Ole Miss men's basketball coach Kermit Davis was among the college athletic department officials who lobbied the Mississippi Legislature to change the state flag in Jackson on Thursday. Photo by: Ben Portnoy/Dispatch Staff
June 26, 2020 10:42:43 AM
JACKSON -- The tide is turning in the Mississippi Legislature.
As athletic department officials from Ole Miss, Mississippi State and other Magnolia State institutions, along with various lobbyists, descended on the state Capitol in Jackson on Thursday, lawmakers hoped the effort would draw out the votes both the House and Senate will need to vote on a bill removing the Confederate battle emblem emblazoned on the state flag.
"The question I had with one of the House members today is when the story is written 10, 20, 30, 40 years from now, wouldn't you want to be on the right side of history?" Rep. Cheikh Taylor (D-Starkville) told The Dispatch. "But that's my opinion. His is that 'I am on the right side of history by preserving (the) heritage.'"
The athletic officials and others -- including, in recent days the Mississippi Baptist Association and other ministers -- have all called for legislators to support a flag without the Confederate battle emblem, saying it's offensive to Mississippi's Black citizens and divisive for the entire state. Those wanting to keep the current flag say its symbolism is part of Mississippi's heritage.
"I know firsthand what it feels like to see a Confederate flag and pretend that it doesn't have a racist, biased, violent or oppressive overtone," said MSU women's basketball coach Nikki McCray-Penson, who visited the state Capitol Thursday along with other coaches like MSU head football coach Mike Leach and Ole Miss head football coach Lane Kiffin. "It screams hate and it hurts me to my core."
While no bill has been introduced to change the state flag -- which has come under scrutiny from multiple national organizations, including both the NCAA and Southeastern Conference last week -- steps are being taken to do so. The NCAA announced on June 19 no institutions in the state would be able to hold postseason events until the Confederate battle emblem is removed.
The Mississippi Legislature is past its deadline to introduce new legislation, but there's growing optimism amongst lawmakers that they can suspend the rules and allow a bill on the state flag to come to the floor.
For this to happen, both houses will need a two-thirds majority vote to introduce new legislation. Should that occur, it's expected Republican lawmakers -- who would be tasked with drafting the bill -- would propose legislation calling for the lowering of the current state banner and replacing it with one that no longer boasts Confederate battle flag, though the exact process could fluctuate.
Once the bill is introduced in either the House or Senate, a three-fourths majority would be needed in both houses to pass the legislation.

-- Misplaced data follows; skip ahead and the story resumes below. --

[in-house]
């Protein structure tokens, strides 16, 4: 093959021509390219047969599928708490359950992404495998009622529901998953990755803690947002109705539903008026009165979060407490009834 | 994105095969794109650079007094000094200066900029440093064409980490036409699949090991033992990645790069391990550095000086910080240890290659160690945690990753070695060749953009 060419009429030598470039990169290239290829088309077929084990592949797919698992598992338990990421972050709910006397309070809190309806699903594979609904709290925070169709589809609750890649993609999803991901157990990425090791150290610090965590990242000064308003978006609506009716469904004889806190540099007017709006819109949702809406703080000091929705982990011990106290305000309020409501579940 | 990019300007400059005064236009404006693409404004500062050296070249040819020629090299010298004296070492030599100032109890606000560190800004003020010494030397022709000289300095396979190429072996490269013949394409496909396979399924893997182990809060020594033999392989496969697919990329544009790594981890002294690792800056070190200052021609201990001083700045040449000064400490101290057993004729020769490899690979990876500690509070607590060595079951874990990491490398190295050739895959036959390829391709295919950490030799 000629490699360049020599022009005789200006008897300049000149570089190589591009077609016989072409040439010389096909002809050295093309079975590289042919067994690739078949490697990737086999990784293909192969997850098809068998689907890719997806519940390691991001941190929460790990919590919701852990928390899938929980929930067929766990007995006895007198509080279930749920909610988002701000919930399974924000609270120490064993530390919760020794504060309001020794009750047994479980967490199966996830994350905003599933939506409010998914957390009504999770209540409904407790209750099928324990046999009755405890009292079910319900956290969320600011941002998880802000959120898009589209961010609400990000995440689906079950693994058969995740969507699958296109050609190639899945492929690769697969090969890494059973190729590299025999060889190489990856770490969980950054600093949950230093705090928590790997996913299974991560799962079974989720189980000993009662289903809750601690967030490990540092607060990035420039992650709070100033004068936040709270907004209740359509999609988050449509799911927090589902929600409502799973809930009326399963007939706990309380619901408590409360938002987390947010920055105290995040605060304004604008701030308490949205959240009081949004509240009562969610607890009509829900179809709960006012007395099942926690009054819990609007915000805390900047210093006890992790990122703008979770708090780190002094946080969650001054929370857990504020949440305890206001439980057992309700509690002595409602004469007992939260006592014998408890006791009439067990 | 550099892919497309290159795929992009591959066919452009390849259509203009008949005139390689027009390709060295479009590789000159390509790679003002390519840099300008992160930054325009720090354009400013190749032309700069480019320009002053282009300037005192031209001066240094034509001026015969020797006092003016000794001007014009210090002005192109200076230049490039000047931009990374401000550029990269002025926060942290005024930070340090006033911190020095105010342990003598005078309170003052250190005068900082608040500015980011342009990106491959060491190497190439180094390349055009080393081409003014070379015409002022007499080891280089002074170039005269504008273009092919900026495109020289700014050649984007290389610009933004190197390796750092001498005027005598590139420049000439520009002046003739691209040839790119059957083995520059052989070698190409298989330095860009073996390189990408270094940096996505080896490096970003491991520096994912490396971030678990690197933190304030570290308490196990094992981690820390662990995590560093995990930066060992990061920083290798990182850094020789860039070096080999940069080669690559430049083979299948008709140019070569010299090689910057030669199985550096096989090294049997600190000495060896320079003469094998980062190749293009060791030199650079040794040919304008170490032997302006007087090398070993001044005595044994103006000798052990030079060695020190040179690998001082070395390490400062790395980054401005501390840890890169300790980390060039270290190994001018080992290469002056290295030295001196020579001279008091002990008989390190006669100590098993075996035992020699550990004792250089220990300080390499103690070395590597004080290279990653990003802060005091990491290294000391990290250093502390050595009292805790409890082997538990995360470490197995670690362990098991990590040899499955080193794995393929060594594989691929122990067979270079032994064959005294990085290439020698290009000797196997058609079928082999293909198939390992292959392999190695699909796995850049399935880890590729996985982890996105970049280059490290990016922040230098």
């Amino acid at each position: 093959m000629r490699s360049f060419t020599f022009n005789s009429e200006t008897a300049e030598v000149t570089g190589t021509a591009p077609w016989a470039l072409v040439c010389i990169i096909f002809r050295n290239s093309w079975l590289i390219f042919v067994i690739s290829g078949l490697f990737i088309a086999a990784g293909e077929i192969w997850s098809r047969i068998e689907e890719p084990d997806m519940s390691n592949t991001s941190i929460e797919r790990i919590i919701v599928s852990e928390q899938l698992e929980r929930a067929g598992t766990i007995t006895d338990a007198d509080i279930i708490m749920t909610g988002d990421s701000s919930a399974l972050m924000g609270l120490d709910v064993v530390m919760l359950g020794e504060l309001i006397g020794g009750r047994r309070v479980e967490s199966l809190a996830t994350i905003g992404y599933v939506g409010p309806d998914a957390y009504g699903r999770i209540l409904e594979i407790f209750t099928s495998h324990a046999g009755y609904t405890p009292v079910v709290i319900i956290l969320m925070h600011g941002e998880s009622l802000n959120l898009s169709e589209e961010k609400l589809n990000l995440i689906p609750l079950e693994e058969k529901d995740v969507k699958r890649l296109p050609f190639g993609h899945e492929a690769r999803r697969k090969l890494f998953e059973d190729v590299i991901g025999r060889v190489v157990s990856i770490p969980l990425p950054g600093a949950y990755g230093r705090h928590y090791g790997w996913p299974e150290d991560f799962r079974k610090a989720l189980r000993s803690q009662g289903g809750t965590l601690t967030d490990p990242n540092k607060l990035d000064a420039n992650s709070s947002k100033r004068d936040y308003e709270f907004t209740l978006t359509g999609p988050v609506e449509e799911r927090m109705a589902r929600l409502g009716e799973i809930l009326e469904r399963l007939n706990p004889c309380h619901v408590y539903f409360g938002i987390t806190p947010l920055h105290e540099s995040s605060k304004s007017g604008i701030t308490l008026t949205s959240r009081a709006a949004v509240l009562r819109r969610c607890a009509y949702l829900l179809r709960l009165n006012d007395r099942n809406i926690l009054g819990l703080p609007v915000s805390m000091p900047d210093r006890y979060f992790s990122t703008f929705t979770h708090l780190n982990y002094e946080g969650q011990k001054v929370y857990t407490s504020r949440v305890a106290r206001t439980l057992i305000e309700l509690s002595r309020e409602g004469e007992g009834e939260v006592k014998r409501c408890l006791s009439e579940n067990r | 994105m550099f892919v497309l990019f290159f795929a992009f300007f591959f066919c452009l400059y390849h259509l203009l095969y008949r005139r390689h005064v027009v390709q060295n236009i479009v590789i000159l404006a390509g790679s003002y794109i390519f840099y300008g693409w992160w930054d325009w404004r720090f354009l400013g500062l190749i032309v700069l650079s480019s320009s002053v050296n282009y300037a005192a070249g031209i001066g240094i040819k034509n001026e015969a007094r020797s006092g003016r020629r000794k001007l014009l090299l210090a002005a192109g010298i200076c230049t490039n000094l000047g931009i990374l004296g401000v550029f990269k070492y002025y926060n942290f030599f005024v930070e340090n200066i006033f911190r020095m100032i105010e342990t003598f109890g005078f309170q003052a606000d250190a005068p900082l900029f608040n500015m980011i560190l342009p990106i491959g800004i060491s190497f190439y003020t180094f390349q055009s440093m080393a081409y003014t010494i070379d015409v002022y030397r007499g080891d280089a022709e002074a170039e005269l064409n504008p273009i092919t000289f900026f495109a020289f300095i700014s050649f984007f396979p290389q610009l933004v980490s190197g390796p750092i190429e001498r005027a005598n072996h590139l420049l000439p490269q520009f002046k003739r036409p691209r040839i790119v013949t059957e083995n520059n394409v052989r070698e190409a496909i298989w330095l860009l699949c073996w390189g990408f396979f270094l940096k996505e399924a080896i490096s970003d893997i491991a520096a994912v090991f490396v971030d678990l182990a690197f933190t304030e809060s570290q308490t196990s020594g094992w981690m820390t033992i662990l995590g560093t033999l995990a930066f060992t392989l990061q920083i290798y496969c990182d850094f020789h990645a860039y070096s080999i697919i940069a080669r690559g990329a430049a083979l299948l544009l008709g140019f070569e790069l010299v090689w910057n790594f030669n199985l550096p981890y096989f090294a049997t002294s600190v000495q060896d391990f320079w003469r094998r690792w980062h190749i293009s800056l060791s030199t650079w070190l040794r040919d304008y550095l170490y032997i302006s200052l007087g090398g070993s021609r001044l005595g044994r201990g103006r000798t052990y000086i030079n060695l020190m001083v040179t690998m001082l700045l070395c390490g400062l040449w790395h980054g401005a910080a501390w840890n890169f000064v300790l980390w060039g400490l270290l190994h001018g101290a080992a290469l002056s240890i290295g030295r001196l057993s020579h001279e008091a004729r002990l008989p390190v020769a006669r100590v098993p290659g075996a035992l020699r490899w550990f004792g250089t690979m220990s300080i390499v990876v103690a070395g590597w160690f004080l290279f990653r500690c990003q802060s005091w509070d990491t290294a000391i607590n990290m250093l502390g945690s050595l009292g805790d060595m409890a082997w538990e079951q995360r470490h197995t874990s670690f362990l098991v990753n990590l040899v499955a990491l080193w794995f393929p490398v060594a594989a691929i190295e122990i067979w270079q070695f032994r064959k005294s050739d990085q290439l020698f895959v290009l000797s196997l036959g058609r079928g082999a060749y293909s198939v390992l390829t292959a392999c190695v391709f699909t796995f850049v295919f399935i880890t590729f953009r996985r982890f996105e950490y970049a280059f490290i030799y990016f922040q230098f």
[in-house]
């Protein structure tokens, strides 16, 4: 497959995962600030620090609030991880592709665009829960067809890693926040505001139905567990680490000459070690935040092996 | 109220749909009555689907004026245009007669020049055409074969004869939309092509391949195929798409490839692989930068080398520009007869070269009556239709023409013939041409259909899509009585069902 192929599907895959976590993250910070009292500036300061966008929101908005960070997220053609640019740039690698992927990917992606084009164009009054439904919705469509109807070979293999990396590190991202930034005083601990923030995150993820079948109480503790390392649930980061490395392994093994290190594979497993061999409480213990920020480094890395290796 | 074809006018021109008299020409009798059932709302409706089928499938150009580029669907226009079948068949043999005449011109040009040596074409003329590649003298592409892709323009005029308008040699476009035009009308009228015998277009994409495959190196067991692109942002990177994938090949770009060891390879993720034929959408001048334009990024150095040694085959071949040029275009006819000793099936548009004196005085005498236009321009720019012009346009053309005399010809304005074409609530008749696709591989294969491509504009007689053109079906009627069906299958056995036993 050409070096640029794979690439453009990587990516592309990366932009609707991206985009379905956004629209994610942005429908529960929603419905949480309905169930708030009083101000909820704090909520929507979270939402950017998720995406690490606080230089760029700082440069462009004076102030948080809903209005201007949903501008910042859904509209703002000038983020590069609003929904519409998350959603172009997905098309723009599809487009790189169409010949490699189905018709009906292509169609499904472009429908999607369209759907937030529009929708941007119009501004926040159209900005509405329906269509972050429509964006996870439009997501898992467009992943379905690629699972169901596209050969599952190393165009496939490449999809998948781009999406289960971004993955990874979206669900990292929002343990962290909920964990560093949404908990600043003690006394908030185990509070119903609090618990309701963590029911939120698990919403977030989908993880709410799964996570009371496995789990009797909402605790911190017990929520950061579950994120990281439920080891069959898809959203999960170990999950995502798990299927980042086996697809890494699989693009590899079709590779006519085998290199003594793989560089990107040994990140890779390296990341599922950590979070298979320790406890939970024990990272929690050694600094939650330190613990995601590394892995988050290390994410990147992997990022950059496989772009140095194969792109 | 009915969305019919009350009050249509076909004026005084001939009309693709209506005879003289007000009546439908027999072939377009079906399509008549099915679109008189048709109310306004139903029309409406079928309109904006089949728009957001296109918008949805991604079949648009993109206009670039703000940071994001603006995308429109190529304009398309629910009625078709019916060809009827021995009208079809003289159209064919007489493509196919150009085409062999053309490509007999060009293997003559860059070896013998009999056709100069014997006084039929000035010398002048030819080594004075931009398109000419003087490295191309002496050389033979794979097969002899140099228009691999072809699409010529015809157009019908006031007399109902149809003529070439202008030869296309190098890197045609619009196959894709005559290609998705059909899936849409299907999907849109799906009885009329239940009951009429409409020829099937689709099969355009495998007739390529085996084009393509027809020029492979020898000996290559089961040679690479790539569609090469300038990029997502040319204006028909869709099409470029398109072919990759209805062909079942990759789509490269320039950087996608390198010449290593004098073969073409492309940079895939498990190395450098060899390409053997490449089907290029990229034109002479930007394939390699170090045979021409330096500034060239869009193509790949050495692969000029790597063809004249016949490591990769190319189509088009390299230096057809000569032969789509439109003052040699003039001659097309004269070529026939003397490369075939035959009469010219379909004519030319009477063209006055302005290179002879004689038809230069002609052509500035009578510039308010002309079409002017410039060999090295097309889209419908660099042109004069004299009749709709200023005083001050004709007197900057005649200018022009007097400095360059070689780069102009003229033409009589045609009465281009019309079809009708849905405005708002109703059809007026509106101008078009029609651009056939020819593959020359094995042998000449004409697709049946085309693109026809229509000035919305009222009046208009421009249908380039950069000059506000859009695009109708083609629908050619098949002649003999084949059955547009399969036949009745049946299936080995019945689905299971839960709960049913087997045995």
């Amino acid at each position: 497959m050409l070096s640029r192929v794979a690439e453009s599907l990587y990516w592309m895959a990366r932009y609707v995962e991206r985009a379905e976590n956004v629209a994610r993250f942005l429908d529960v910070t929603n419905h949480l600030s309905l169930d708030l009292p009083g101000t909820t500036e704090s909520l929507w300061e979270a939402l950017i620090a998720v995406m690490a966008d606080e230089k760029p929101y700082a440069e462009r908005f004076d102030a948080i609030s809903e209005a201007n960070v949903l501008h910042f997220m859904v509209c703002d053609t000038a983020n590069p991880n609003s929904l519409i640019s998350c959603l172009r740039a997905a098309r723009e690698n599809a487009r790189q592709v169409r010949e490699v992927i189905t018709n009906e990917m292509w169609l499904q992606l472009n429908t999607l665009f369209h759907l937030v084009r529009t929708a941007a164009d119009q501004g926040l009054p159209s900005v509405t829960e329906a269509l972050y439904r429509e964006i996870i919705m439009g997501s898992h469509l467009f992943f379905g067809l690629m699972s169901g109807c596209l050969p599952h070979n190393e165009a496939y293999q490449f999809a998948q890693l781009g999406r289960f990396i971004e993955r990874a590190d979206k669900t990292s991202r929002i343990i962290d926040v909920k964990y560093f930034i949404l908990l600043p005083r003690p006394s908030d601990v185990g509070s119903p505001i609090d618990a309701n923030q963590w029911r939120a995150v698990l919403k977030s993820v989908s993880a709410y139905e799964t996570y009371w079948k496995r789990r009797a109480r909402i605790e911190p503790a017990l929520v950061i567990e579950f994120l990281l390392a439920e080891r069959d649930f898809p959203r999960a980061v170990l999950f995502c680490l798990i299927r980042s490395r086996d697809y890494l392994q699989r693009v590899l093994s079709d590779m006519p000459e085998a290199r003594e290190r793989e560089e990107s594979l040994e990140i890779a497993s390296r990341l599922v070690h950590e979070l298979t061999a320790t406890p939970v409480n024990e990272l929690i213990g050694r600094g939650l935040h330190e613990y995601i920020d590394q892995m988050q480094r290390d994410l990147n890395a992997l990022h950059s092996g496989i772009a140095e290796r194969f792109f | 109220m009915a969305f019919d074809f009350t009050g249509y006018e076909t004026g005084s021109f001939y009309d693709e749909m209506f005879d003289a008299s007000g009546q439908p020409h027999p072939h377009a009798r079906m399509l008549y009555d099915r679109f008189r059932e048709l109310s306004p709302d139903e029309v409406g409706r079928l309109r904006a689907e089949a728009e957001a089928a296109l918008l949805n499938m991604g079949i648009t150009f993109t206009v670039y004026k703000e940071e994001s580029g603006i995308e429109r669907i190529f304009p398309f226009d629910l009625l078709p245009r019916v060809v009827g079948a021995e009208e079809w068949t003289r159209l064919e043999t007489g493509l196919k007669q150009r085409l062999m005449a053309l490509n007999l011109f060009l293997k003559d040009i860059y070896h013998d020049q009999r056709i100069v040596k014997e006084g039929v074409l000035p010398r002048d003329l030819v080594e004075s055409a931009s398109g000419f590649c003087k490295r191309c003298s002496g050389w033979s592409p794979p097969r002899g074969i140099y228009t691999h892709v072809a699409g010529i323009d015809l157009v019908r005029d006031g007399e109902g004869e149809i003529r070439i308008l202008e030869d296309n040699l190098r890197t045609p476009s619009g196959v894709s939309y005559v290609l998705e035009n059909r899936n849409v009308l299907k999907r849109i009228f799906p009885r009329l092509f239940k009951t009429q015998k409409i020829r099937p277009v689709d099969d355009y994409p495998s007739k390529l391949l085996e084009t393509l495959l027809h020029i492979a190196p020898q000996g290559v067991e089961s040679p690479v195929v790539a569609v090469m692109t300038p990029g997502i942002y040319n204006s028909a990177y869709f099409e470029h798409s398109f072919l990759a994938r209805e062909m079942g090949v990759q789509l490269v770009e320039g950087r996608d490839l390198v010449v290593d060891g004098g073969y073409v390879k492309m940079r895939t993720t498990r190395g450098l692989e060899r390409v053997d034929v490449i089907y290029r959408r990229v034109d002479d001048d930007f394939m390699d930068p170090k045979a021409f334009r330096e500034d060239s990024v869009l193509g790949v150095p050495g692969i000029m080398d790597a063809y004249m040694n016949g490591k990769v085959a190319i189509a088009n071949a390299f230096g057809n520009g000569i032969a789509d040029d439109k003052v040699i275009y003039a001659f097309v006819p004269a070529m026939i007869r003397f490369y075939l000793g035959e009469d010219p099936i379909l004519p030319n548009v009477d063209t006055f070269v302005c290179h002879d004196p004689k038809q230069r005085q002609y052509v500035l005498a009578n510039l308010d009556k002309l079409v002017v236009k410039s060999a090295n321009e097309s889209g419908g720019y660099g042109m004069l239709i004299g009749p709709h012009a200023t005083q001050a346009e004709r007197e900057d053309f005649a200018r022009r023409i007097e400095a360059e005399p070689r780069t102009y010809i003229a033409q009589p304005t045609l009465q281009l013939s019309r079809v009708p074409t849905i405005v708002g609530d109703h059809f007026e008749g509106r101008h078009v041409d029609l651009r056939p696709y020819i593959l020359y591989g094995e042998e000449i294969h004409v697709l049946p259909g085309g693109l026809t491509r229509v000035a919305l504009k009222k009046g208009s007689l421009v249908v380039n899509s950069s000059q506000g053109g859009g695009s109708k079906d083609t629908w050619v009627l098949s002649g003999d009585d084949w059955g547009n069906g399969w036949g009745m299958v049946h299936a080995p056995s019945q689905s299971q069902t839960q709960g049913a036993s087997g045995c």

Golden Triangle representatives on Thursday largely supported that plan.
"I'm for suspending the rules and replacing our state flag," Sen. Chuck Younger (R-Columbus) said in a text message to a Dispatch reporter. "We need to get this behind us."
While Democratic lawmakers are continuing to wrangle the final few votes they'd need to bring forth a suspension of the rules regarding the introduction of new legislation, there's growing belief amongst decision makers in the state Capitol that the most recent push to change the state flag will be successful.
Having introduced widespread bipartisan support to replace or change the flag, Speaker Philip Gunn (R-Jackson) offered a resounding endorsement of moving forward with legislation during a press conference on the second floor of the Capitol building on Thursday.
Despite not originally planning to speak, Gunn took the podium before a mass of athletic department officials.
"This is an issue that needs to be resolved and resolved quickly," Gunn said. "The longer it goes the more it festers and the harder it is going to be later on. The image of our state is at stake here, ladies and gentlemen. The nation is watching. They want to know what we as a state stand for."
Rep. Kabir Karriem said he is particularly pleased the move has bipartisan support.
"Our country is at a crossroads," said Karriem, who supports a change to the flag. "And to see the bipartisan support -- which is not a common practice all the time here at the Capitol -- but to see that kind of support, folks reaching across the aisle here at the Capitol is a good thing."
Karriem and Taylor both noted that a vote on suspending the rules would likely happen this weekend. Younger also expected to be in Jackson into the weekend.
"You have to have a couple of days for the bill to make it through the process and both chambers take it up," Rep. Rob Roberson (R-Starkville) told The Dispatch. " Process-wise, it just happened within the next three, four days, if we technically looked at it and wanted it to be that way."
Ben Portnoy reports on Mississippi State sports for The Dispatch. Follow him on Twitter at @bportnoy15.
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